Is It Safe To Get A Massage?

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Reminiscing about what we miss from the pre-pandemic days is basically a national pastime at this point. Here’s my newest contribution: massages. Maybe I’m experiencing skin hunger; maybe I’m ready to be rid of six months of COVID-related tension that’s accumulated almost entirely in my shoulders; maybe I just want to be somewhere other than my living room for a while. Regardless, I’d love a massage. But is it safe? I asked Nate Favini, MD, medical lead of Forward, the preventive primary care practice — even though I suspected I already knew what he’d say.
For the record, I was right. “Massages are non-essential, so I don’t recommend getting one during this time,” Dr. Favini says, dashing my dreams right off the bat. He would happily stop there — when I ask what people should know if they do book an appointment, he answers only on the condition that I emphasize that his “strong recommendation is to avoid getting a massage.” 
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Still: Some people use the practice to help them cope with serious pain conditions or injuries. If you must get a massage, covering your face is not optional, Dr. Favini tells Refinery29. Wear a face mask, and insist that the masseuse does too. 
Besides that critical piece of protection, you can also call the studio or spa you’re visiting to ask about how they’re sanitizing the room between appointments, and what other health precautions they’re taking. “If a massage studio did regular testing of their workers every three to five days that would be reassuring — though it does not eliminate the risk of COVID-19 transmission,” Dr. Favini says. You could also ask the therapist to open any windows that are in the room, and make sure they wash their hands before massaging you.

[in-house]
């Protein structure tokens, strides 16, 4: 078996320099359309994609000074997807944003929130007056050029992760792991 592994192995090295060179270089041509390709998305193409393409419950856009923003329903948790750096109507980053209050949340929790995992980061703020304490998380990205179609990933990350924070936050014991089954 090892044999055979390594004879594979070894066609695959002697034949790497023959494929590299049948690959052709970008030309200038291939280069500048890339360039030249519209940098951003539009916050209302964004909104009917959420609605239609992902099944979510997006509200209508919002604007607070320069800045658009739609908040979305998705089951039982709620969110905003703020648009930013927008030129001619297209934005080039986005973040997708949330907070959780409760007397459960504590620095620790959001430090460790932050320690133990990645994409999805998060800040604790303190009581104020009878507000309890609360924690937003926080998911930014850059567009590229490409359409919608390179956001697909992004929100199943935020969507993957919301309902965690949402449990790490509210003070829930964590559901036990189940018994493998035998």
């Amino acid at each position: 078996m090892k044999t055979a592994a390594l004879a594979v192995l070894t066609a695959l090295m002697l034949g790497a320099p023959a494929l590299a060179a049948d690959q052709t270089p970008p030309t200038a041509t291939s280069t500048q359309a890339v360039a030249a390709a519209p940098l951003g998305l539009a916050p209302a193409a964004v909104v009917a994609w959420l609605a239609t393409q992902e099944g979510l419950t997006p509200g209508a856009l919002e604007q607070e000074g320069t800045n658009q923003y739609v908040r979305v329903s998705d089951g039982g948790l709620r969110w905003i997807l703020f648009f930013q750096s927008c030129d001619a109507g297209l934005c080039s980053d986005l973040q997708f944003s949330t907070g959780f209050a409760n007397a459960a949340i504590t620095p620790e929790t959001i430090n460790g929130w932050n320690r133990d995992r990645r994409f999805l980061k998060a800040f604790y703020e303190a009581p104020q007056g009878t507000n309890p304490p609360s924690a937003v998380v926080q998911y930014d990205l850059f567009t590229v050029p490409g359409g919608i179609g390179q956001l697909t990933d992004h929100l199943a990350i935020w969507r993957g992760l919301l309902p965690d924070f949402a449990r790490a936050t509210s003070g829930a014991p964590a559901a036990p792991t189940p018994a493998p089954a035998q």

But at the end of the day, Dr. Favini says, “If you’re going to a massage parlor where people will be in close proximity to you, there is a meaningful risk of catching COVID-19. Personally, I’m avoiding massages until the pandemic is over.”
Because of that, before getting an in-person massage, he recommends asking your partner or someone you’re quarantining with for a rub-down, or splurging on a massage chair or device. 
I can get behind that idea. There are many products out there that are designed to work out knots, relieve stress, and promote recovery. Case in point: The acupuncture studio WTHN just released a brand-new acupressure mat set, which makes easing aches and erasing stress as easy as lying down. Massage guns like Theragun and Hypervolt are a little on the pricey side, but you can find some solid sales — and they really work. Wildling recently started selling Aura, a gua sha-esque tool for the body that's meant to stimulate lymph flow and break up tension in the muscles. Oofos is a footwear brand that sells sandals that absorb more impact than other shoes to soothe back, leg, and foot pain. Heck, I've used a golf ball to roll out stubborn knots before.
The point is, there are plenty of at-home options to try before taking the potentially dangerous step of visiting a spa again. As Paul Pottinger, MD, director of the Infectious Diseases & Tropical Medicine Clinic at the UW Medical Center, told Refinery29 in a recent interview: “We could really break the back of [coronavirus] within six weeks, it just requires everyone to do it." So if you can, delay that massage a little while longer — it’s worth it in the long run. 

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